Thursday, May 2, 2013

"Men's Health" Or Not, Pt 2

In a wandering and not particularly useful article about endothelial disease (aka, damage to the one cell thin but very important lining of arteries), MH gives one bit of usable advice - get a test.
"The test for endothelial dysfunction isn't as simple as having your cholesterol checked, but it's no colonoscopy either. It requires a device called the EndoPAT. First, sensors attached to your fingertips monitor your normal bloodflow; then the main artery of your upper arm is restricted with a blood pressure cuff for 5 minutes. When the cuff is removed, the sensors measure the change in the amount of blood pumped with each heartbeat, an indicator of your vessels' ability to dilate. Because a computer controls the test, the technician's level of expertise doesn't affect the outcome, making the measurement exceptionally reliable, say Penn State researchers. To find a provider in your area offering the EndoPAT, visit"

Interesting side bits, the context for which the author seems not to understand -
- "the fatter your belly, the skinnier your arteries." In other words, abdominal girth is the best predictor for poor health for a number of reasons, including endothelial disfunction.  And the best way to reduce abdominal girth is carb restriction.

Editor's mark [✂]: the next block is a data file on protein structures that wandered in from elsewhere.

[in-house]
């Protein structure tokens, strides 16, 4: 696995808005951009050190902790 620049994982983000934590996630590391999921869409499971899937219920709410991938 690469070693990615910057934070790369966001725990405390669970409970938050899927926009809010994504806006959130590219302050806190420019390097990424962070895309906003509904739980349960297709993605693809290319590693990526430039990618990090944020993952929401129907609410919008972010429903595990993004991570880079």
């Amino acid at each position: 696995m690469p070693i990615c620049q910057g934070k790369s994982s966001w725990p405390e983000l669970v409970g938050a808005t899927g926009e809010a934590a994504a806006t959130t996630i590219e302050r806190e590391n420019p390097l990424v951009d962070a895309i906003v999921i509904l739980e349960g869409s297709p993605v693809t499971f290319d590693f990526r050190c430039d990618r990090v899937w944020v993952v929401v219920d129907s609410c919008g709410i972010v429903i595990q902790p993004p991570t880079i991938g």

- mercury is bad for arteries, and omega 3 fatty acids are good.  How to get one with out the other can be a problem.  USDA recommends tilapia, sardines, catfish, salmon, and anchovies.  However, if you feed tilapia or catfish or salmon in big ponds or pens with the same rotgut you feed grain finished cattle, you won't be getting much in the way of omega 3s.  That leaves sardines, anchovies, wild caught salmon, the catfish you catch from lakes and rivers, and supplements as you means to get the omega 3s that will help balance the inevitable doses of omega 6s you get.
- lots of trans fats are left in processed foods that say "no trans fats".  Which is why you don't want to eat that crap they wrap in commercial wrappers and call "food" anyway.

Finally, MH tries to hammer on the saturated fat boogeyman - just don't fall for it.  They say there's a magic threshold of 10% of total calories which is the safe limit for sat fat consumption.  Before they should pretend to know that's true, don't you think they should first prove there's any risk whatsoever for high consumption of saturated fat?  And if it surprises you to know that no one's ever proved there's any risk whatsoever for high consumption of saturated fat, you should have been reading this blog for a longer time!  Fat is high in nutrition, provides a stable, long burning source of energy, is hormonally neutral, does not trigger blood sugar spikes, and is probably the perfect food - because it has 9 kcal per gram.  If you are going to be able to break your sugar addiction, you'll have to get comfortable eating fat, primarily saturated fat.  For most of us, our health will benefit from the shift from mostly carb calories to mostly fat calories.

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